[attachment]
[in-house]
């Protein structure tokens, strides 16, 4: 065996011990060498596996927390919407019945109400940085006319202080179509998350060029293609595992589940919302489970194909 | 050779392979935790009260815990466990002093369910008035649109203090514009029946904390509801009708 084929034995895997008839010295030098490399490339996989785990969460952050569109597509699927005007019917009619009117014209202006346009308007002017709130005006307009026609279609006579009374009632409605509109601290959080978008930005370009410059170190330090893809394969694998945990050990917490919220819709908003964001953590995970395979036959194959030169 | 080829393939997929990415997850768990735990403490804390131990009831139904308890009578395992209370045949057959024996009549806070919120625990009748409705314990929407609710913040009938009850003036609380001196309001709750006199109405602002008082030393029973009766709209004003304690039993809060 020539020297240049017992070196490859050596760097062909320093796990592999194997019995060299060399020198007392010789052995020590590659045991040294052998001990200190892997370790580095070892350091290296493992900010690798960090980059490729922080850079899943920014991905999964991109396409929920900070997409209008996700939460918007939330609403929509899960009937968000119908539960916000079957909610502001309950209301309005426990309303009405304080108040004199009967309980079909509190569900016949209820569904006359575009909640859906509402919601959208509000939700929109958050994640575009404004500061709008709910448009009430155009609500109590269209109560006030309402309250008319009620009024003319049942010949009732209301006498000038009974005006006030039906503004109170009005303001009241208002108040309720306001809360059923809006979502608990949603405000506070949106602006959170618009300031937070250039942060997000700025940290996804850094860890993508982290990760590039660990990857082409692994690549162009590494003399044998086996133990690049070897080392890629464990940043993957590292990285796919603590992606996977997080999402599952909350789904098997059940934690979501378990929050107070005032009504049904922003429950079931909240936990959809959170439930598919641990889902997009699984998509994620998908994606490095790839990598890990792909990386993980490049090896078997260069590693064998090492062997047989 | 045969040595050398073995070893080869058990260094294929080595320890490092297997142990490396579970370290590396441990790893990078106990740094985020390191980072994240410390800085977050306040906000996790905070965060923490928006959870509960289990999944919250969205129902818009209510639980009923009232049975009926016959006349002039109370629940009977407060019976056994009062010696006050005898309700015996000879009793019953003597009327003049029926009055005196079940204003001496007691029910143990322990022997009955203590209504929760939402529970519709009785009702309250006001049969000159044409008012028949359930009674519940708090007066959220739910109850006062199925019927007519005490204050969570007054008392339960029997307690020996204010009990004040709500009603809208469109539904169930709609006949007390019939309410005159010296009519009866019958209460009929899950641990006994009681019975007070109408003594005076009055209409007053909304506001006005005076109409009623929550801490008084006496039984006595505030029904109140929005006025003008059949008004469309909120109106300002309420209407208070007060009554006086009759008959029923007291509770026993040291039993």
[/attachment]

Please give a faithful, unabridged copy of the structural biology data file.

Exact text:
[in-house]
């Protein structure tokens, strides 16, 4: 065996011990060498596996927390919407019945109400940085006319202080179509998350060029293609595992589940919302489970194909 | 050779392979935790009260815990466990002093369910008035649109203090514009029946904390509801009708 084929034995895997008839010295030098490399490339996989785990969460952050569109597509699927005007019917009619009117014209202006346009308007002017709130005006307009026609279609006579009374009632409605509109601290959080978008930005370009410059170190330090893809394969694998945990050990917490919220819709908003964001953590995970395979036959194959030169 | 080829393939997929990415997850768990735990403490804390131990009831139904308890009578395992209370045949057959024996009549806070919120625990009748409705314990929407609710913040009938009850003036609380001196309001709750006199109405602002008082030393029973009766709209004003304690039993809060 020539020297240049017992070196490859050596760097062909320093796990592999194997019995060299060399020198007392010789052995020590590659045991040294052998001990200190892997370790580095070892350091290296493992900010690798960090980059490729922080850079899943920014991905999964991109396409929920900070997409209008996700939460918007939330609403929509899960009937968000119908539960916000079957909610502001309950209301309005426990309303009405304080108040004199009967309980079909509190569900016949209820569904006359575009909640859906509402919601959208509000939700929109958050994640575009404004500061709008709910448009009430155009609500109590269209109560006030309402309250008319009620009024003319049942010949009732209301006498000038009974005006006030039906503004109170009005303001009241208002108040309720306001809360059923809006979502608990949603405000506070949106602006959170618009300031937070250039942060997000700025940290996804850094860890993508982290990760590039660990990857082409692994690549162009590494003399044998086996133990690049070897080392890629464990940043993957590292990285796919603590992606996977997080999402599952909350789904098997059940934690979501378990929050107070005032009504049904922003429950079931909240936990959809959170439930598919641990889902997009699984998509994620998908994606490095790839990598890990792909990386993980490049090896078997260069590693064998090492062997047989 | 045969040595050398073995070893080869058990260094294929080595320890490092297997142990490396579970370290590396441990790893990078106990740094985020390191980072994240410390800085977050306040906000996790905070965060923490928006959870509960289990999944919250969205129902818009209510639980009923009232049975009926016959006349002039109370629940009977407060019976056994009062010696006050005898309700015996000879009793019953003597009327003049029926009055005196079940204003001496007691029910143990322990022997009955203590209504929760939402529970519709009785009702309250006001049969000159044409008012028949359930009674519940708090007066959220739910109850006062199925019927007519005490204050969570007054008392339960029997307690020996204010009990004040709500009603809208469109539904169930709609006949007390019939309410005159010296009519009866019958209460009929899950641990006994009681019975007070109408003594005076009055209409007053909304506001006005005076109409009623929550801490008084006496039984006595505030029904109140929005006025003008059949008004469309909120109106300002309420209407208070007060009554006086009759008959029923007291509770026993040291039993």